Sunday, October 08, 2006

 

An October Moment...

...but not the moment you were expecting.


October 28, 1972


My mom called this weekend to nail down the final details of their bi-annual trip. This time next week, they should be here.

In addition to the usual news from home, my mom reported some difficult information about Great-Aunt Helen, my late grandfather's sister. Helen's in her early 90s and since she was in her 30s, she has kept house in the brownstone on East Boadway in South Boston. But no longer. This week her daughter moved her to a nursing home after it was determined she'd had a series of mini-strokes that apparently added up to a big one. In the space of a month, she's gone from a spry, sharp old gal who still made brownies every time I came to visit, to a shadow of her former self, an old lady confined to bed and only brief periods of lucidity.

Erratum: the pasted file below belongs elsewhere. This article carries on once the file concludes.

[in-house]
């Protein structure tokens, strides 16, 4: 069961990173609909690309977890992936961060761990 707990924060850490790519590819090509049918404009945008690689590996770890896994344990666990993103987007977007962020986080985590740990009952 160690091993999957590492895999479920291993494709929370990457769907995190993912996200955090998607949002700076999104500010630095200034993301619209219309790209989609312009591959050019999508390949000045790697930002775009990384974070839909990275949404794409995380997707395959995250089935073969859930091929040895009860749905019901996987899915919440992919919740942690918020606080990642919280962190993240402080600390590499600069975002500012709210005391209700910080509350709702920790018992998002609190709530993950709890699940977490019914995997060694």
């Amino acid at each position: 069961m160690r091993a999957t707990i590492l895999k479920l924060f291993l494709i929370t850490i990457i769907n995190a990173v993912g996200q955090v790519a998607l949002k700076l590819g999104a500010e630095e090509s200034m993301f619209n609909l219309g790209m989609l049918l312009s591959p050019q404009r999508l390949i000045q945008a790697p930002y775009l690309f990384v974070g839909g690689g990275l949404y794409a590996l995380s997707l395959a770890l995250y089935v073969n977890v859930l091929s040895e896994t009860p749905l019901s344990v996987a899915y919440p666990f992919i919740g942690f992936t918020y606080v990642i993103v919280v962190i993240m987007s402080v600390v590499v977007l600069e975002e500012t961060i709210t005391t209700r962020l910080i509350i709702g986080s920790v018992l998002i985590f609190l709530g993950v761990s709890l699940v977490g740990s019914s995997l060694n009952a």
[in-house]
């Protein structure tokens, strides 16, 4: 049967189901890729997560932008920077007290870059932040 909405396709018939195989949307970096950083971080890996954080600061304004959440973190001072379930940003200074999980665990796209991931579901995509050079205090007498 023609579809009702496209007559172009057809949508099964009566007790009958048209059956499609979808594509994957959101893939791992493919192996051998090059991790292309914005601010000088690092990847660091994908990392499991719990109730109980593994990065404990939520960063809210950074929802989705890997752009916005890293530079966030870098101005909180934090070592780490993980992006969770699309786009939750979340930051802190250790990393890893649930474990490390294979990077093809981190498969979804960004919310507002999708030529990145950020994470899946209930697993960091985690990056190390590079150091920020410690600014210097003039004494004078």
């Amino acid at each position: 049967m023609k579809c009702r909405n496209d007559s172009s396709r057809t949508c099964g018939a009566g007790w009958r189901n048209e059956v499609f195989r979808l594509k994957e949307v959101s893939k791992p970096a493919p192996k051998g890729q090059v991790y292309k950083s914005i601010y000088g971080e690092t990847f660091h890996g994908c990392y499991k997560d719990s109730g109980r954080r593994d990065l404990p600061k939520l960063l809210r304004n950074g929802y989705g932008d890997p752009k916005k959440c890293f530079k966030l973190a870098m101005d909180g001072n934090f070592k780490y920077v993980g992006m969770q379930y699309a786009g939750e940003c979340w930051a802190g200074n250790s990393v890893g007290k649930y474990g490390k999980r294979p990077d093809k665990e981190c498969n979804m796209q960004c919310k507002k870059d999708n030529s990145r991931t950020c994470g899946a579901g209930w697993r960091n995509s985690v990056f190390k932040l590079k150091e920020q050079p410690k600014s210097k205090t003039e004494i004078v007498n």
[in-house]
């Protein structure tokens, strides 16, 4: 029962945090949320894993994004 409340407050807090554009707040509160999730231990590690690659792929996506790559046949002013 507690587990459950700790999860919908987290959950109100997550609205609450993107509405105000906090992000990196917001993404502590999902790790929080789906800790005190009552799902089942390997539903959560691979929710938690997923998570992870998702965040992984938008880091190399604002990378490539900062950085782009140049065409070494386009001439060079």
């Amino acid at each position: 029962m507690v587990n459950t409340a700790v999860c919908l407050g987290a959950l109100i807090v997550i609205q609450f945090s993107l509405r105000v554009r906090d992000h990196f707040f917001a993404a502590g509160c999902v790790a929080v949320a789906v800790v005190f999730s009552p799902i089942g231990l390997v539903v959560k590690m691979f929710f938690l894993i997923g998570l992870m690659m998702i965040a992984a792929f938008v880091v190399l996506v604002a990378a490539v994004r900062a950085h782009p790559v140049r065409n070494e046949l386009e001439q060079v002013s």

"She doesn't really respond to anyone in the room when she's awake," my mom reported. "She mostly keeps telling Jimmy to call the priest and not to throw out the couch."

In other words, she was reliving the death of her husband, my great-uncle Coleman, a man I never met.

Uncle Coley's death was probably the second most profound event in Helen's life. He was, by all accounts, a great man, large in stature, in heart, in spirit. He was the sun around which Helen and her family orbited, and she wasn't the only one who could say that. Coley was, apparently, the man my grandfather most admired and tried to be like, although they led very different lives.